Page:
Exemplary stabilizers or antioxidants include those known to one of ordinary skill in the art such as hindered phenols either alone or in combination with a secondary antioxidant such as phosphite antioxidants.

Exemplary crosslinking agents include those known to one of ordinary skill in the art including but not limited to metallic, amine-type, epoxy-type, glycol- type, silane-type and isocyanate-type crosslinking agents. For example, in a paper titled"Crosslinking of Acid-Funtional Styrenic Block Polymers with Aluminum Acetylacetonate"by St. Clair of Kraton Polymers (TAPPI Hot melt Conference, Hilton head, SC; June 2001) the author demonstrates the relative efficacy of various metal chelates in crosslinking the base polymers of the present invention.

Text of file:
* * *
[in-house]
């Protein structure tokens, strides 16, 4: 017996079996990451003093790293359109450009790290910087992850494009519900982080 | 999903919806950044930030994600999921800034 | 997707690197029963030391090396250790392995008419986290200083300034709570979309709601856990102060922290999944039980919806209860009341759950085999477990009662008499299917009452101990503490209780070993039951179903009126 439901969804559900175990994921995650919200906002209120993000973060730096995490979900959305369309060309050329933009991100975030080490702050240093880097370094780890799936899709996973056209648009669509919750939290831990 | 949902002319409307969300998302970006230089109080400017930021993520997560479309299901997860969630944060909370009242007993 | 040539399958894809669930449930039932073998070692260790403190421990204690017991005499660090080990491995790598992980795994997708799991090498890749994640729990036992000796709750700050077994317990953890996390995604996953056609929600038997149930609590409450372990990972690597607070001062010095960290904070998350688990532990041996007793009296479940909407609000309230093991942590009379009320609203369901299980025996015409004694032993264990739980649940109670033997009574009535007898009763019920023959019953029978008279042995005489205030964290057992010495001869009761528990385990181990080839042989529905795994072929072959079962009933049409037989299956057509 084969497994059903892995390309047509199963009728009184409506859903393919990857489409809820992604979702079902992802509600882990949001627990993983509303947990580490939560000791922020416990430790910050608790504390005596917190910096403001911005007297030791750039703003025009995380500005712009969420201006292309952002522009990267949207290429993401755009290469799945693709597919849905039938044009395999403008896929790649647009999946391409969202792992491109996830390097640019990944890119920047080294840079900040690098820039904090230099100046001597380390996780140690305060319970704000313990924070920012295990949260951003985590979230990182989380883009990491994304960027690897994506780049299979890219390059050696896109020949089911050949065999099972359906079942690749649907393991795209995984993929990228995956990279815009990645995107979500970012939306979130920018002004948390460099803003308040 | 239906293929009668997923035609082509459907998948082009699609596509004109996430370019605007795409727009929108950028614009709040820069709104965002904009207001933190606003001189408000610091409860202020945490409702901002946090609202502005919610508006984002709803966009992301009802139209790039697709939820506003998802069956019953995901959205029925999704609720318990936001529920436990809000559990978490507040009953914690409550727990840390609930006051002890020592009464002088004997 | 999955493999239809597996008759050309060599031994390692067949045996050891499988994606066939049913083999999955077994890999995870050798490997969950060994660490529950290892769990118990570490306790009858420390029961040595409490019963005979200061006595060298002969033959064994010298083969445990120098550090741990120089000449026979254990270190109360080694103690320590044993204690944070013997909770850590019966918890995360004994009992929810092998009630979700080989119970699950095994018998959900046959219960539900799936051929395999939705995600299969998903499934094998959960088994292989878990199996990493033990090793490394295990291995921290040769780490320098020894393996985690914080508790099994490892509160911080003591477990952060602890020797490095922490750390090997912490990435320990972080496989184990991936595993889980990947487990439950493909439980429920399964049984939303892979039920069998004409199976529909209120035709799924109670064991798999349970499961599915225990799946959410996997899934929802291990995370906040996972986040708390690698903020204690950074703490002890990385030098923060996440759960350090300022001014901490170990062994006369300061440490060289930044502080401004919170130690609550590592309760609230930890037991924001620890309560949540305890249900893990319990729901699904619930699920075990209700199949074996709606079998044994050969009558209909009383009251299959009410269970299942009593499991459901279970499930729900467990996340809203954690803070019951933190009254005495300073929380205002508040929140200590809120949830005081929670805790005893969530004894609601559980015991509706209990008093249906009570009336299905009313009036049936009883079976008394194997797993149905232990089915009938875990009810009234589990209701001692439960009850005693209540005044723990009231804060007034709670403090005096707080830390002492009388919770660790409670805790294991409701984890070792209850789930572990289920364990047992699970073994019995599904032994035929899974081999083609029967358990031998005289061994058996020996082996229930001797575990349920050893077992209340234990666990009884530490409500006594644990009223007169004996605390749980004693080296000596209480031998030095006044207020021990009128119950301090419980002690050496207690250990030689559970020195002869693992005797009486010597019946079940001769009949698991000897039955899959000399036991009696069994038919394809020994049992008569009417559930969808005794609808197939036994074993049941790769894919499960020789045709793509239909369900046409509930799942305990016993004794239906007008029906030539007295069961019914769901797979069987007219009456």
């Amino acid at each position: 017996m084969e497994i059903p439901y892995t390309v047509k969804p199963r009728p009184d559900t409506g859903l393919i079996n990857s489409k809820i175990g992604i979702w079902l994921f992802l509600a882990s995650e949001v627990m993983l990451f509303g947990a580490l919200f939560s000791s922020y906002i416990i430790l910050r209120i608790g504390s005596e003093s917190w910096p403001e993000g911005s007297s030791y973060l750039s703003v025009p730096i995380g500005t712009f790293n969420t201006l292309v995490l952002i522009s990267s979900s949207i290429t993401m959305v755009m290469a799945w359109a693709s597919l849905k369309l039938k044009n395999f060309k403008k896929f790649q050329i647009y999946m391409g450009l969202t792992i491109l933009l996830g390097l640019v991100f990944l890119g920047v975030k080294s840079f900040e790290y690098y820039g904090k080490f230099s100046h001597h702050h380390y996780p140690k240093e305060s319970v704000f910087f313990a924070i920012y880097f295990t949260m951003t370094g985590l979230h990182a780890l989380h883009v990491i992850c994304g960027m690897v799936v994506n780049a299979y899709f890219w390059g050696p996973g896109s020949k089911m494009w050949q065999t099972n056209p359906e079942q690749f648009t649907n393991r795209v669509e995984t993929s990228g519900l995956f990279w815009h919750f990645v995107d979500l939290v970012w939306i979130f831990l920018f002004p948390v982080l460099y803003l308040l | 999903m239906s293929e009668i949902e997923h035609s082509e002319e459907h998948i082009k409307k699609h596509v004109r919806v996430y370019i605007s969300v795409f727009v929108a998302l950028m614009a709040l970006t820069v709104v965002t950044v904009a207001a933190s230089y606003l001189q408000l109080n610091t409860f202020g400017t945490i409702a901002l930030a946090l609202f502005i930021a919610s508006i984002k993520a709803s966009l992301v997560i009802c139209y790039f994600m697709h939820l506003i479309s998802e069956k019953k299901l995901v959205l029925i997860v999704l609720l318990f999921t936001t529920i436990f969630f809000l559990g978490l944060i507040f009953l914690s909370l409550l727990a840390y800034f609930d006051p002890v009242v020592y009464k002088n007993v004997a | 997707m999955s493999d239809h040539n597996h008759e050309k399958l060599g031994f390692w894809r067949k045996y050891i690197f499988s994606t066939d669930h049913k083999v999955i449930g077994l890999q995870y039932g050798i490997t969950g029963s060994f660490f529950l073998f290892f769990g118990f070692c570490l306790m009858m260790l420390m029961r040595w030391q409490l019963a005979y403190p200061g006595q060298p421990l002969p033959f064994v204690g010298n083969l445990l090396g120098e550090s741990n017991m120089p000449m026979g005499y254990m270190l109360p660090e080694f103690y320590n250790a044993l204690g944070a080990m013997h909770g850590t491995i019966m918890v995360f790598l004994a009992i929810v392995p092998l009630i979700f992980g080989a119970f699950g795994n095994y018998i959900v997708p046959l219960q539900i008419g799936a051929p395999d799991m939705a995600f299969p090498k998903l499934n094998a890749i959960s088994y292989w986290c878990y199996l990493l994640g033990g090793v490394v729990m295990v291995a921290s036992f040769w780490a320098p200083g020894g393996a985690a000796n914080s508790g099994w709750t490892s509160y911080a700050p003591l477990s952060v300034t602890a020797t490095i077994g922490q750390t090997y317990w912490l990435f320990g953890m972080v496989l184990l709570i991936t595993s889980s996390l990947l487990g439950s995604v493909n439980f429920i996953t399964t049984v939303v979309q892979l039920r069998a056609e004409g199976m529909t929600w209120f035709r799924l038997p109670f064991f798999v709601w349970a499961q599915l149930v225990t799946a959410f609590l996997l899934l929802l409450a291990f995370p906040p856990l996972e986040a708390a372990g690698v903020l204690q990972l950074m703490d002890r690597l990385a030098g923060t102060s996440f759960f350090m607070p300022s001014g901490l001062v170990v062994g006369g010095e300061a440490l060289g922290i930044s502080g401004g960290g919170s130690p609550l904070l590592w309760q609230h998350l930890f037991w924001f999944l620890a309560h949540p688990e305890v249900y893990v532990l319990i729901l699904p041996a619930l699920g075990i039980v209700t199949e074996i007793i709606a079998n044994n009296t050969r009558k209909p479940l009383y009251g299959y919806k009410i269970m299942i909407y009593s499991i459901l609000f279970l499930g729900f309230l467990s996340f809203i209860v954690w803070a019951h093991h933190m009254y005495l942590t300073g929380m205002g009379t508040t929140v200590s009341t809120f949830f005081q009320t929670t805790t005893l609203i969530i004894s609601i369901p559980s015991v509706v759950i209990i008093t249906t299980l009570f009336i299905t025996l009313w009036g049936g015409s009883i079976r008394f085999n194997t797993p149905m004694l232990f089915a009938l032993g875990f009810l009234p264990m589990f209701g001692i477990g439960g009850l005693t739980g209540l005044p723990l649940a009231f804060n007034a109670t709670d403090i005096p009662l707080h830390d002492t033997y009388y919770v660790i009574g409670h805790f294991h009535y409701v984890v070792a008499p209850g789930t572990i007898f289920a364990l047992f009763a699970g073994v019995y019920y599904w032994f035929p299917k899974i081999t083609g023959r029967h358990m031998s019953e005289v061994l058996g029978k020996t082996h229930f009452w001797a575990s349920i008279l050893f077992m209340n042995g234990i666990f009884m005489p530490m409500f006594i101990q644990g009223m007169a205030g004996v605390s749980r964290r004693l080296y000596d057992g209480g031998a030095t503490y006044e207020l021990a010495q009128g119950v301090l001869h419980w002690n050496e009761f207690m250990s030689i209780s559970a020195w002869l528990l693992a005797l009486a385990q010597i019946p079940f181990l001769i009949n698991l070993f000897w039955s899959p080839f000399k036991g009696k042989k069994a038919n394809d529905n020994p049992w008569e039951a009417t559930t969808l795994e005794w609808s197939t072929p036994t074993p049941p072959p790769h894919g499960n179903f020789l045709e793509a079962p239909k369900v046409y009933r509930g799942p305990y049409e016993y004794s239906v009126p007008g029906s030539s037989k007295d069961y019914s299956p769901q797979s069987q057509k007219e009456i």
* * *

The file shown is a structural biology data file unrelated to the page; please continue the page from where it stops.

In terms of processing and performance, the aluminum acetylacetonate was found to be the most useful. Relative to the present invention, it is noted that the maximum peel adhesion cited in this paper (including uncrosslinked adhesives) is about 5.3 #/in, and static shear values of less than 60 minutes (25mm x 25 mm; 1 Kg). However the same crosslinking approach, in which SAFT increased 20-30°C as a result of crosslinking, can be employed to the present invention.